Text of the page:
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Things are not going to plan, Obi-Wan and Qui-Gon are embroiled in a larger conflict than they expected, and a figure from the past is reading his dark, angsty head. This is Jedi Apprentice #2: The Dark Rival by Jude Watson.
Picking up immediately after The Rising Force, The Dark Rival follows Obi-Wan and Qui-Gon on their separate missions on the mining world of Bandomeer. When they arrived, Qui-Gon received a note from his former Padawan Xanatos, who seemingly orchestrated his arrival. While Qui-Gon investigates that line of things, ruminating on the ways he failed his former student, Obi-Wan settles into the life of a member of the Agricultural Corps, which he absolutely hates.
The not-quite Master and Apprentice have barely settled into their roles when an explosion on Bandomeer sends everything spiralling. Though Obi-Wan is forbidden from exploring, he decides to give it a go anyway, and is just on the verge of blowing the whole thing wide open when he comes face to face with Xanatos. The former Padawan tells him that Qui-Gon abandoned him and that he is not to be trusted. And even though Xanatos is a tall, handsome, angsty boy with dark hair and an intense battle scar on his face, Obi-Wan decides to trust him for a split second which goes about as well as you’d expect.
Thoughts and Impressions
Though we get to see a lot more of Obi-Wan’s heart in this and how he embodies being a Jedi with everything he has – including a very moving scene where he very nearly knowingly sacrifices himself for Qui-Gon – this one really isn’t his book. It’s Qui-Gon’s.
A lot of time is spent reflecting on Xanatos, and on what exactly went wrong with this former Jedi apprentice. He tells Obi-Wan that Qui-Gon betrayed him, which is obviously an exaggeration at best. Qui-Gon sets the record straight and tells Obi-Wan what actually happened:
Xanatos came from the planet Telos, from an affluent, powerful family. When Qui-Gon found him and realized he was Force sensitive, he offers to bring him to the Temple for training. Like the other apprentices, he remembers the home he came from, but unlike the others, he holds onto that old life and lets it fuel a sense of entitlement. As a final test, they return to Telos on a mission, to find things have become hellish under Xanatos’s father. Rather than stop him, Xanatos decides to join him.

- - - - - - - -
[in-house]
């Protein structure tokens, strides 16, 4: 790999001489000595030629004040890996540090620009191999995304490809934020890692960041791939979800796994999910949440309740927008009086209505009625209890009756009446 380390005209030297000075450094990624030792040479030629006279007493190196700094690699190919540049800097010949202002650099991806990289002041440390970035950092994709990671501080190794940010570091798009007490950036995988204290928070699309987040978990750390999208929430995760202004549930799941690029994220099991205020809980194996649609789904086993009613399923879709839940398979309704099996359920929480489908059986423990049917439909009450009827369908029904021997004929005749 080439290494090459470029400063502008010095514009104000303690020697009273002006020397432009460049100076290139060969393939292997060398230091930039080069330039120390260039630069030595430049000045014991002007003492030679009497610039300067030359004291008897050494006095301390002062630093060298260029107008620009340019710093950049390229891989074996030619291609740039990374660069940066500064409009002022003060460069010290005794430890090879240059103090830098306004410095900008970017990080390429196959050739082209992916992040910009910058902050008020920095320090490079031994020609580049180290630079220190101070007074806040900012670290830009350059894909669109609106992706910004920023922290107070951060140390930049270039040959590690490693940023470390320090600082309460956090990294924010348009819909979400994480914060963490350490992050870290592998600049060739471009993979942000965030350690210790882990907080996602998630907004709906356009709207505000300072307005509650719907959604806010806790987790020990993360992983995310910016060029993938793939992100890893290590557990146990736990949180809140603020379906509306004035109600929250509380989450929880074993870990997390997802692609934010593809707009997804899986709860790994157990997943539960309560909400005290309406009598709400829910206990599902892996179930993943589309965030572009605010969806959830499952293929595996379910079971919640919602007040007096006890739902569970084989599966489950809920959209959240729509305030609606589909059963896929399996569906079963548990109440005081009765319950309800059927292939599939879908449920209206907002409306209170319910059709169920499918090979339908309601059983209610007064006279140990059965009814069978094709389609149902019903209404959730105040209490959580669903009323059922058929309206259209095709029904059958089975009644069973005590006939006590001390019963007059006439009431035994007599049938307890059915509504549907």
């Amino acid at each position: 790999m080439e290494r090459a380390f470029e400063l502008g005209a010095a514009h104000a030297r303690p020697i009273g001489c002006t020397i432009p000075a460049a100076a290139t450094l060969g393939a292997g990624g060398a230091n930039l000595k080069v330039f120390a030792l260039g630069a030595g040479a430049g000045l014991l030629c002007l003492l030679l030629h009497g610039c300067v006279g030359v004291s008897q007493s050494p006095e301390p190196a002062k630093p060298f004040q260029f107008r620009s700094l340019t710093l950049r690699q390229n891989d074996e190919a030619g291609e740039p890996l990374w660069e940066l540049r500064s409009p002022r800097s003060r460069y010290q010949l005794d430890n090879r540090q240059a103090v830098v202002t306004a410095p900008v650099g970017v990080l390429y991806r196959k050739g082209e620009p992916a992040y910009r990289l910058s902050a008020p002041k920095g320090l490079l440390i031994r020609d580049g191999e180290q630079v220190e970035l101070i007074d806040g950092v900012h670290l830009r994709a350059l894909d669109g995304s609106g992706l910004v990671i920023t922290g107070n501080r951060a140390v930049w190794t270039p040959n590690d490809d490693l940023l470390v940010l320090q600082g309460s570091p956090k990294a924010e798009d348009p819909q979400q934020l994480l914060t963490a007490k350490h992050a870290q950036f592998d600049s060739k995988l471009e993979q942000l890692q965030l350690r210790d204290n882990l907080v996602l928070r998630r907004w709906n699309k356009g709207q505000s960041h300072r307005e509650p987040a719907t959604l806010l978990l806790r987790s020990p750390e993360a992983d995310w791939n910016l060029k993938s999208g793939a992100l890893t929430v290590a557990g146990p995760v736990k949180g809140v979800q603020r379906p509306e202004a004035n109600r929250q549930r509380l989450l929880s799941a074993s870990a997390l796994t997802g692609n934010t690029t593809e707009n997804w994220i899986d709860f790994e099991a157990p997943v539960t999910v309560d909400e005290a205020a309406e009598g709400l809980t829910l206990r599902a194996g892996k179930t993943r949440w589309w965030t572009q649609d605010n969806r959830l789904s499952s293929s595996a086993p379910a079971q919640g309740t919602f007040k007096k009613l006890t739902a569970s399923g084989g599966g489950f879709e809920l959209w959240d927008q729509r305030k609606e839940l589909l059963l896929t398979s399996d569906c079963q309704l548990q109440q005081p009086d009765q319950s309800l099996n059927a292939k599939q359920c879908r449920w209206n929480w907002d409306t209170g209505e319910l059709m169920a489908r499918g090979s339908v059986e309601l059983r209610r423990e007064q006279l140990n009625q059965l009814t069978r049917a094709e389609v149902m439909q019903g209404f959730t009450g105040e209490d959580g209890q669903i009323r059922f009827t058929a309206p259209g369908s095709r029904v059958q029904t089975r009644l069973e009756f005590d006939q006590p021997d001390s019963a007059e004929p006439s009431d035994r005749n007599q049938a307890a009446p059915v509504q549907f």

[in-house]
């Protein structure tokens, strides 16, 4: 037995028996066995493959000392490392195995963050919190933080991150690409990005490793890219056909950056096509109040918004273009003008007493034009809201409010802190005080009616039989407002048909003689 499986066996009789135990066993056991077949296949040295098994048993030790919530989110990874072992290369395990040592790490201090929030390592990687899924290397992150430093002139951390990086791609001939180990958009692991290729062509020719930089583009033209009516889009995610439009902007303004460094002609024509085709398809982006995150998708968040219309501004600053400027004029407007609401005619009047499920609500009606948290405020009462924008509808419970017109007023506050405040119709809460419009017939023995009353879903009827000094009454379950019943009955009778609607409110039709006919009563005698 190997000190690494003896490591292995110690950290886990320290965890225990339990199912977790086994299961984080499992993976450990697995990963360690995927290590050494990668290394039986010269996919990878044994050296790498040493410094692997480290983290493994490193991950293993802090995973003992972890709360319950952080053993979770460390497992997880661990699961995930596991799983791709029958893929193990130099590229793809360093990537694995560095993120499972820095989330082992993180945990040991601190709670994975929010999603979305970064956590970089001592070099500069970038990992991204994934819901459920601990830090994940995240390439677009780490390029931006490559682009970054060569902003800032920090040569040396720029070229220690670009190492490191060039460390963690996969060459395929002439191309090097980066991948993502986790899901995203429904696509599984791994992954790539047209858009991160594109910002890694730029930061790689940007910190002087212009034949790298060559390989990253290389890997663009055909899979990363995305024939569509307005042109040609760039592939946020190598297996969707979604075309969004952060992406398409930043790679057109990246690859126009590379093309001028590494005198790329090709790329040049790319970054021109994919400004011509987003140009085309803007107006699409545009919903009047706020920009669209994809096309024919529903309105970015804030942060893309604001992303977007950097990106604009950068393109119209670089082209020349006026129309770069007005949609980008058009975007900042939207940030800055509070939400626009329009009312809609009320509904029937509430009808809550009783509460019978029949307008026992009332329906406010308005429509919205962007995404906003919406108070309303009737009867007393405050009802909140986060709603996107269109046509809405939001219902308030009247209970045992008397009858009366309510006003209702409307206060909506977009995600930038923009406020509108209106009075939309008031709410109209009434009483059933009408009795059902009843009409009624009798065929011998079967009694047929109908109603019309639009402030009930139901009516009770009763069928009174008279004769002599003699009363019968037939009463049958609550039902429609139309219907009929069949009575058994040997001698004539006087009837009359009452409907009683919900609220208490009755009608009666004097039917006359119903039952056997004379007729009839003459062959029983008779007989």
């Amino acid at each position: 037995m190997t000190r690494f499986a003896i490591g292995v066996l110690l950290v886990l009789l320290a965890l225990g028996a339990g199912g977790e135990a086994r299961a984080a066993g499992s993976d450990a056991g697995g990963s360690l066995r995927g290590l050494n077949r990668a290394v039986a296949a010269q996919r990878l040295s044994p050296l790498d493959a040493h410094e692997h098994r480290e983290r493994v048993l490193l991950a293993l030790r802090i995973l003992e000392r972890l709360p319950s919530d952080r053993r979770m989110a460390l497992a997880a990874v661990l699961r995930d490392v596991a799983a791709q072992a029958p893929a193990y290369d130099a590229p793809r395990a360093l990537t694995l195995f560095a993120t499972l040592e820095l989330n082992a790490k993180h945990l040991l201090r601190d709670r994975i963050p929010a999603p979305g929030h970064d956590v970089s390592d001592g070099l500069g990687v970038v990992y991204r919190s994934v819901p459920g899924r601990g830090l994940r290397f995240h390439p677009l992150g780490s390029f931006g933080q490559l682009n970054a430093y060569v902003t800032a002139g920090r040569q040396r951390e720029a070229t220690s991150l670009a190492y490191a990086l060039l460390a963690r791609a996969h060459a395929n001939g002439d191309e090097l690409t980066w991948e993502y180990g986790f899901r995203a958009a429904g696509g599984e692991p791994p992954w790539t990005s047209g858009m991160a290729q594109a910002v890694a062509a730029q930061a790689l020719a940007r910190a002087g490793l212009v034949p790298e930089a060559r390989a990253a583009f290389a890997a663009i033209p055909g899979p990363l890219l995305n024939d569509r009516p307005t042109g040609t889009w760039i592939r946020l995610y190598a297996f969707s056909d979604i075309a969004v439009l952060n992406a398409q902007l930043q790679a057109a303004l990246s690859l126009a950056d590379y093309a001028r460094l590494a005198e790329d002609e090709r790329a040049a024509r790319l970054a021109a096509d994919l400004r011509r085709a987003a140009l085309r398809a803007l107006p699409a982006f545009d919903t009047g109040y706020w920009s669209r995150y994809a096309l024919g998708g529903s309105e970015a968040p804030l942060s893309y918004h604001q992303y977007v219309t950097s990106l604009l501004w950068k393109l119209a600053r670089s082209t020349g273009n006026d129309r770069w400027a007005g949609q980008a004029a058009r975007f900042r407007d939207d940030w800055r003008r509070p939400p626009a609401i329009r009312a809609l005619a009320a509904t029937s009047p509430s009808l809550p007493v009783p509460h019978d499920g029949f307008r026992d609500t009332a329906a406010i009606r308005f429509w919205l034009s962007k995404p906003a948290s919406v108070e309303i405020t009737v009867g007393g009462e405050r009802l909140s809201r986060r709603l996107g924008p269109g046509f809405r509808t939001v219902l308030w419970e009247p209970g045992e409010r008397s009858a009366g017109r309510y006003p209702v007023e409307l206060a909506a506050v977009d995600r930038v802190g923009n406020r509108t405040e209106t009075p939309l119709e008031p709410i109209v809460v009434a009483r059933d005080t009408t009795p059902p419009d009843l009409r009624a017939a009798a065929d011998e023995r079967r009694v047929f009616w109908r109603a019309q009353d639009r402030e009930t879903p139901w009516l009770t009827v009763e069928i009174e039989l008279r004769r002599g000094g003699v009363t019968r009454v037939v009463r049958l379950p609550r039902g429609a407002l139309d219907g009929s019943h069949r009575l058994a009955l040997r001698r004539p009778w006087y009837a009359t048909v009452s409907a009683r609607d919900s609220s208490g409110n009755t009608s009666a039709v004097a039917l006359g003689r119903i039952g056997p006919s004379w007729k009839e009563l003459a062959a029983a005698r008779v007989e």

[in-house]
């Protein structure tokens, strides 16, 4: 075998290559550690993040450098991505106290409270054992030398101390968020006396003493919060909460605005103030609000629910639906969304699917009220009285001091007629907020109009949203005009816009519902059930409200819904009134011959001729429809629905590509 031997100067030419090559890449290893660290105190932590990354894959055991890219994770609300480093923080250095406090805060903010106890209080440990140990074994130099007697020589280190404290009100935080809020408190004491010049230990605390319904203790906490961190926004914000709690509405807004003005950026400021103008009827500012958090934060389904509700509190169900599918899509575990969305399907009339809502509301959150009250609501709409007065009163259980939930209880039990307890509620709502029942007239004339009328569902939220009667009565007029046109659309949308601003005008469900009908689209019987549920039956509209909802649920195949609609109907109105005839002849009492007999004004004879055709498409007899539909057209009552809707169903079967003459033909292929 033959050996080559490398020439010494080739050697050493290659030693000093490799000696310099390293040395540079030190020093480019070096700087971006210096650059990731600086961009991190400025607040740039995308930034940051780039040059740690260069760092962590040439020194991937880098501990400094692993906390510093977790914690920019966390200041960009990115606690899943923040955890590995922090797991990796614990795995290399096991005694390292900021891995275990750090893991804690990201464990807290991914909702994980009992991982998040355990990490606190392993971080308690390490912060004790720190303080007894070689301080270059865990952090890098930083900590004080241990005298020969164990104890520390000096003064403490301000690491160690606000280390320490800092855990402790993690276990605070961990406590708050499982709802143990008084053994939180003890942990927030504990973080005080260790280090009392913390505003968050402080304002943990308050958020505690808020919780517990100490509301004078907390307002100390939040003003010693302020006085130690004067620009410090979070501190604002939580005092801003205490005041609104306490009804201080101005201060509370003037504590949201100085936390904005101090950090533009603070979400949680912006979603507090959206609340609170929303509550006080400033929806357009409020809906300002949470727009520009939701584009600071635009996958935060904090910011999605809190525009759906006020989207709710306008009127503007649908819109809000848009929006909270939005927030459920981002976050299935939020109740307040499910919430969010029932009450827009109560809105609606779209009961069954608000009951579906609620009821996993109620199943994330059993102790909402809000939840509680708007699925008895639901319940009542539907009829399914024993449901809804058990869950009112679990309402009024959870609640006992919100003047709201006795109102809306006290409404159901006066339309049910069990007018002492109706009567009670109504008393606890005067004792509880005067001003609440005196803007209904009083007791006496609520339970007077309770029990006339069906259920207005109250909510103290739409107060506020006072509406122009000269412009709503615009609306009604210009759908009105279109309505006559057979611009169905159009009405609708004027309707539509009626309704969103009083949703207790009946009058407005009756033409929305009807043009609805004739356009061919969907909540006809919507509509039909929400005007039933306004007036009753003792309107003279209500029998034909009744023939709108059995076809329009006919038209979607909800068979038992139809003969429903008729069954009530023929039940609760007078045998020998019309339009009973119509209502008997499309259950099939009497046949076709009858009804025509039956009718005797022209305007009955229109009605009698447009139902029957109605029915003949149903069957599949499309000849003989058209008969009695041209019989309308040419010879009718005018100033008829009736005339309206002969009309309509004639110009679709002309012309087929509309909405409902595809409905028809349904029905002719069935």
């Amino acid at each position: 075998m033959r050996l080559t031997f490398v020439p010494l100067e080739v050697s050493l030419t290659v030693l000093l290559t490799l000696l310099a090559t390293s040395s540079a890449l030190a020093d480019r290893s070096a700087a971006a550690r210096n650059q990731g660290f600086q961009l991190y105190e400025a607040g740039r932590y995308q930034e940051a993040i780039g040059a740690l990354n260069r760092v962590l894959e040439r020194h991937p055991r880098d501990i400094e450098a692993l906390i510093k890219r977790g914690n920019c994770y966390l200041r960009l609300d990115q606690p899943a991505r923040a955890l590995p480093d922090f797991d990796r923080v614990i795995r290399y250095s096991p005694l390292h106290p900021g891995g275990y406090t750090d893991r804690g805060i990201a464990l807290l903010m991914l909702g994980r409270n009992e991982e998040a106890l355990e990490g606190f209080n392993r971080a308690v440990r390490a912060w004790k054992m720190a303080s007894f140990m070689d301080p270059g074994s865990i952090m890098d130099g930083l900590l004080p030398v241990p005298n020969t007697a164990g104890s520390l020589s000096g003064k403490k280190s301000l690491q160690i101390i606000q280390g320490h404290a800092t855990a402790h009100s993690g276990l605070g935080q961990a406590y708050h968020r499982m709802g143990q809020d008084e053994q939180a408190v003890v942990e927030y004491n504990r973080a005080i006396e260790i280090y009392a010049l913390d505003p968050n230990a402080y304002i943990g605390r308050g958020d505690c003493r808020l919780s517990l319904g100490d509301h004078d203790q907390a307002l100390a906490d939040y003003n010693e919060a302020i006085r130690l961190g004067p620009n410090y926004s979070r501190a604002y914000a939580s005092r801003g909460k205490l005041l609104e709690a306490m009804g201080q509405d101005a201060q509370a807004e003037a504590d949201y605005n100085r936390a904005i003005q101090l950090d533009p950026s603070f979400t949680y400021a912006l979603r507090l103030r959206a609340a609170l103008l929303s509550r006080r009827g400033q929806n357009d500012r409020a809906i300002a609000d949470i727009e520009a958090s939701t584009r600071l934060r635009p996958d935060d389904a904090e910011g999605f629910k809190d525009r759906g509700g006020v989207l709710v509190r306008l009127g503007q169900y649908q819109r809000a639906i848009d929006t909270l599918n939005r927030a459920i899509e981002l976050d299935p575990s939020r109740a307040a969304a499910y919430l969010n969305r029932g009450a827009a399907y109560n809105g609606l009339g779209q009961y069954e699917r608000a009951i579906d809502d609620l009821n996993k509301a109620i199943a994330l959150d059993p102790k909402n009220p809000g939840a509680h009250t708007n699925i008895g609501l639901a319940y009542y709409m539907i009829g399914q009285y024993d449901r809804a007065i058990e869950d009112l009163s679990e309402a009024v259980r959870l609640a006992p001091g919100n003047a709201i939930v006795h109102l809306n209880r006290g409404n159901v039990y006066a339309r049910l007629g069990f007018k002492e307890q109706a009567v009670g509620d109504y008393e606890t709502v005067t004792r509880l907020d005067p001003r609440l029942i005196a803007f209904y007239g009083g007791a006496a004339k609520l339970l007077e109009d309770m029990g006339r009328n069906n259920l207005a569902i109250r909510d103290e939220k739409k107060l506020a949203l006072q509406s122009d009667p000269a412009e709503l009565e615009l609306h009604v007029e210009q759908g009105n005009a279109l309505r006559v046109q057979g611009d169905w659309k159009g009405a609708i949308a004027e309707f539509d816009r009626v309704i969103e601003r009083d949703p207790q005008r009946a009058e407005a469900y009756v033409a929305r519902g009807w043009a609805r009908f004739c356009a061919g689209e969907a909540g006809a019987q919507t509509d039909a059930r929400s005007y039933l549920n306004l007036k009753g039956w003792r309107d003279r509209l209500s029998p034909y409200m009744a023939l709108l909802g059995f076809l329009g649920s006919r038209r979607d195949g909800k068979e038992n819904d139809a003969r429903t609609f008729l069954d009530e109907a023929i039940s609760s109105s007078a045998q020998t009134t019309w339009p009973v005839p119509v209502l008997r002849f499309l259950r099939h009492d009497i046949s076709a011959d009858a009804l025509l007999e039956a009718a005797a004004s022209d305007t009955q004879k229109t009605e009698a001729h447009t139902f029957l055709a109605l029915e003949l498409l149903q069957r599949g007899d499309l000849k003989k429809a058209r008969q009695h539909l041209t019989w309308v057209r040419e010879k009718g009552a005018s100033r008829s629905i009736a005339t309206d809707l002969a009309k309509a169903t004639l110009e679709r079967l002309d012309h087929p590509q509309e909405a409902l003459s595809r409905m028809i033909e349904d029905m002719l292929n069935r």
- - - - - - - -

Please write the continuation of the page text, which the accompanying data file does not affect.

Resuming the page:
What I found interesting about this was that Qui-Gon was so willing to take as an apprentice a student that remembered his old life and wouldn’t let go of it. Not that it’s interesting in and of itself (though it is), but because I couldn’t help but draw comparisons with Anakin.
Yes, this is technically Legends, and no longer canon, but at the time it was being written The Phantom Menace was already out. So here we see Qui-Gon taking an angry boy who cannot set his home aside and deciding to train him, and then decades later decides to do the same thing with Anakin Skywalker.
Though I’m sure there will be some kind of Xanatos resolution by series end, it is interesting to think of Anakin as reminding Qui-Gon of Xanatos. Is he trying to set things right by taking on this new boy? Chosen One or not, he has all the same potential problems that Xanatos and even young Obi-Wan has. He knows what he’s giving up, he will always remember “home” and he has an inner anger.
I know Qui-Gon believes in the Chosen One, but when taken with his Xanatos experience and his Obi-Wan reservations, him taking on Anakin later starts to look like a questionable choice at best and a bad idea at worst.
Xanatos is gone…for now. If he never comes back I would be surprised. It’s early days yet, but I kind of expect him to be one of the major villains of the series. Also Obi-Wan and Qui-Gon are finally – officially – Master and Padawan! No more half-measures.
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